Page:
Global monetary authorities and financial regulators have responded forcefully to the advent of privately developed global stablecoins.
By Todd Beauchamp, David L. Concannon, Stephen P. Wink, Simon Hawkins, Stuart Davis, and Deric Behar
A new report highlights the risks of global stablecoins and enumerates the legal, regulatory, and oversight hurdles a global stablecoin must clear before launching. The Group of Seven Working Group on Stablecoins released the report, titled Investigating the Impact of Global Stablecoins (G7 Report), at the October 2019 International Monetary Fund annual meeting. The G7 Report was published in tandem with a report by the Financial Stability Board (FSB) on the Regulatory Issues of Stablecoins (FSB Report). Taken together, the two reports provide insight into how some of the world’s most advanced economies (the US, the UK, Canada, France, Germany, Italy, and Japan) view digital assets and stablecoins, particularly those with the potential to launch and quickly scale on an established private-sector global network.
Global Stablecoins Face Many Legal, Regulatory, and Governance Hurdles
The G7 Report highlights many of the concerns the Working Group on Stablecoins has with the development of global stablecoins that are linked to a basket of real-world assets or sovereign currencies (although the report excludes algorithmic stablecoin arrangements from its purview, as their ability to maintain stable value with the underlying currency through bond issuance and algorithmic trading is doubted). Chief among concerns for the G7 is the purported threat global stablecoins may pose to global financial stability and national monetary sovereignty. The FSB Report foresees that a stablecoin payment system has the potential for material risk to systemic financial stability due to rapid scalability, the interconnectedness of the payment ecosystem, the impact on existing financial infrastructure, and various market integrity and cybersecurity concerns.
The G7 Report articulates these concerns by outlining four critical risks that global stablecoins could potentially pose, including:
- Anti-competition and antitrust risk, due to the possibility of market concentration and control by a dominant enterprise operating a proprietary platform
- Financial stability risk, due to the possibility of contagion into the real economy from inadequate handling of market, credit, and liquidity risks on the global stablecoin platform
- Monetary policy risk, due to the possibility of mass adoption of a global stablecoin as a store of value, thereby altering the impact of central bank policy on domestic interest rates and credit conditions
- International monetary system risk, due to the possibility of widespread currency substitution and threat to national monetary sovereignty
The G7 Report also identifies nine significant principles that must underpin all stablecoins, regardless of scale, including:
- Legal certainty in all relevant jurisdictions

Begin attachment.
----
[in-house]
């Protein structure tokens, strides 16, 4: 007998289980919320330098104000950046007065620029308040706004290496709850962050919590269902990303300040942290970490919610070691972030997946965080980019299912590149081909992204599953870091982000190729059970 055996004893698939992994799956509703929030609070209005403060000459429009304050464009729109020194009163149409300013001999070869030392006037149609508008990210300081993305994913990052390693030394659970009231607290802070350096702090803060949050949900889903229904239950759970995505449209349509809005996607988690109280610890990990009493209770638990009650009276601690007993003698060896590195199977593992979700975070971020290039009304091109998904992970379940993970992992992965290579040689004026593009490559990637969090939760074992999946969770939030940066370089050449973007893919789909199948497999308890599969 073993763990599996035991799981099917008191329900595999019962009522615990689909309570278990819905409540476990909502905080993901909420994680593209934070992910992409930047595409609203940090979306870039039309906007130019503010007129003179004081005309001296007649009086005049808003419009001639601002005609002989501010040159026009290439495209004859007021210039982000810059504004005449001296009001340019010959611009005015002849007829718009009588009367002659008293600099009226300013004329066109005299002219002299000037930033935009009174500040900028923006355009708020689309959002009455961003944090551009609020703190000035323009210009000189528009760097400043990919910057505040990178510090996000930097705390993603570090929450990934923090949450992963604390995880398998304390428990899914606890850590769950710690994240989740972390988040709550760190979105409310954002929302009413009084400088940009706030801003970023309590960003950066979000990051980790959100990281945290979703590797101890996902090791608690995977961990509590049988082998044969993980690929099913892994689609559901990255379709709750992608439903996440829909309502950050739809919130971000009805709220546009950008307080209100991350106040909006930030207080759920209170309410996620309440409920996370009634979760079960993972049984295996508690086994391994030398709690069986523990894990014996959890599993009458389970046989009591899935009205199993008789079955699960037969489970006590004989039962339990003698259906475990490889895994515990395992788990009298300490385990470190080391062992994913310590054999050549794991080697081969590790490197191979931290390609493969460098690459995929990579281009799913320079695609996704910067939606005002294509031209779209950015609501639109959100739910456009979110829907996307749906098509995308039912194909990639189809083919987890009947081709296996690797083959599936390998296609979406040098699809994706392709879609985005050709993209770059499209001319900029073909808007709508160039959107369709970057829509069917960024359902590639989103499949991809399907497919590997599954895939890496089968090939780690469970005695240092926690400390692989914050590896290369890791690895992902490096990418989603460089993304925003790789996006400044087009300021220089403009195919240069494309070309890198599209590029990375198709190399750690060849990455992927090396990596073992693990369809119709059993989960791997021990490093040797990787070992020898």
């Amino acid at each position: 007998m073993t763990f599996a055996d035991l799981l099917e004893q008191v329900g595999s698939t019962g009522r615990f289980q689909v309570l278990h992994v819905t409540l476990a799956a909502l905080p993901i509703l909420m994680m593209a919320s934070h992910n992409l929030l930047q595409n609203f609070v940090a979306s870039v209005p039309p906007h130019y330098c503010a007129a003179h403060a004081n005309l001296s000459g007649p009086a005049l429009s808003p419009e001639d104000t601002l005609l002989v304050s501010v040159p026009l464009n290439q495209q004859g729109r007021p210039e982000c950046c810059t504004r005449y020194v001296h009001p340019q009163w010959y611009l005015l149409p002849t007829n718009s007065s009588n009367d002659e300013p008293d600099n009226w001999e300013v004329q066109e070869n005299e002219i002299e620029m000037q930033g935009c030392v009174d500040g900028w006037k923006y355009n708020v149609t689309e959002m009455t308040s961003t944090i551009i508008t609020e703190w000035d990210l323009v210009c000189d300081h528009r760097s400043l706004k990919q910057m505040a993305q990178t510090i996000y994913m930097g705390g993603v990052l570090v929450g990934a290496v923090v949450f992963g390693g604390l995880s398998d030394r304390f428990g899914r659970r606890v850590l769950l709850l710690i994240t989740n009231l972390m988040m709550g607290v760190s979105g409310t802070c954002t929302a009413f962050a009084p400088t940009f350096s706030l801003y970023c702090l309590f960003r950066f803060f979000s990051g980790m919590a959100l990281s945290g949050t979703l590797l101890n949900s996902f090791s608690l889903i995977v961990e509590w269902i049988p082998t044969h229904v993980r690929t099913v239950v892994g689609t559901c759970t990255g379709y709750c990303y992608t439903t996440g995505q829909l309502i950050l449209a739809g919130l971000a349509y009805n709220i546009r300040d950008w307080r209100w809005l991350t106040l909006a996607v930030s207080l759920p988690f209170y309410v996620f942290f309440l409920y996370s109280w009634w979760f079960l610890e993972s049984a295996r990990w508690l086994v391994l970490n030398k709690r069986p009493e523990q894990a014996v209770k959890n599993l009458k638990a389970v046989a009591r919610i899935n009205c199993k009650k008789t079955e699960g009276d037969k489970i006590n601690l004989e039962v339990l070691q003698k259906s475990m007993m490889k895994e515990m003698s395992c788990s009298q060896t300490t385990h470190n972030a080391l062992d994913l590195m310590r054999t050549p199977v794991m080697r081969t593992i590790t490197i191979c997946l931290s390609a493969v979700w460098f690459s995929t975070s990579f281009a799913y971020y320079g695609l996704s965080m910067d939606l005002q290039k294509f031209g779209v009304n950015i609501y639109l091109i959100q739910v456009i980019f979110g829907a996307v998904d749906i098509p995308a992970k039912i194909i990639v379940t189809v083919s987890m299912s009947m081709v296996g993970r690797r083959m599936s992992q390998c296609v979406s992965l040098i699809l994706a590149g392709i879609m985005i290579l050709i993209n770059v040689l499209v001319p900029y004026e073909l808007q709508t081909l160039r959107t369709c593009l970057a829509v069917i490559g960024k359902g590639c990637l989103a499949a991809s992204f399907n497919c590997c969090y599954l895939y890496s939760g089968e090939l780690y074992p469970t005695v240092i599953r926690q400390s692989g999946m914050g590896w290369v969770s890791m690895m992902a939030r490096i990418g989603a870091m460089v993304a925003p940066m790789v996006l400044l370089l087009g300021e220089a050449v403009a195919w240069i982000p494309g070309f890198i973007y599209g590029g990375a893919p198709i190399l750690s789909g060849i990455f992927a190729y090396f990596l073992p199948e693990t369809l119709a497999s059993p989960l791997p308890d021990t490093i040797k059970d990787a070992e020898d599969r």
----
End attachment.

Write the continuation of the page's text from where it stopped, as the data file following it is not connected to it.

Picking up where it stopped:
- Sound governance, including the investment rules of the stability mechanism
- Financial integrity, including the prevention of money laundering, terrorist financing, and other forms of illicit finance
- Safety, efficiency, and integrity of payment systems
- Cybersecurity and operational resilience
- Market integrity, including fair and transparent price formation
- Data privacy, protection, and portability
- Consumer and investor protection
- Tax compliance and prevention of tax avoidance
The G7 Report puts all on notice that even if the myriad legal, regulatory, and governance concerns it enumerates are fully met, one cannot assume that approval to proceed with a global stablecoin will be granted: “[A]pproval may be contingent on additional regulatory requirements and adherence to core public policy goals.”
To better understand the current and evolving risks a global stablecoin could potentially pose, the FSB plans to take stock of existent regulatory and supervisory frameworks to assess their adequacy. The FSB will investigate those frameworks both domestically and “in a cross-border and cross-authority context” to determine if a global, multilateral approach is warranted. The FSB plans to submit a final report of its findings and recommendations to the G20 Finance Ministers and Central Bank Governors by July 2020.
Will Global Stablecoins Ever See the Light of Day?
The G7 Report acknowledges that stablecoins have potential societal benefits, including money transfer access and payment system inclusion for the estimated 1.7 billion unbanked adults worldwide. And it allows that current cross-border payment and remittance systems are “slow, expensive and opaque,” while stablecoin-based systems may provide cheaper and faster money transfers. But it does not seem to view global stablecoins on a private platform as the best way forward. Rather, it advocates the development and administration of coordinated central bank-controlled digital currencies and payment systems as the better route. Coordination and collaboration among public-sector developers would ideally be policy-based, technology-neutral, and inclusive, and would encourage responsible innovation and competition while preventing “harmful regulatory arbitrage,” according to the G7 Report. The report recommends that public-sector authorities coordinate domestically and cross-border to “develop road maps for supporting and scaling up ongoing efforts to improve the efficiency and inclusiveness of payment and financial services,” and at the same time continue to clarify policy issues and regulatory expectations with regard to global stablecoins.
The G7 Report will likely lend fuel to local regulatory efforts to limit global stablecoin projects.
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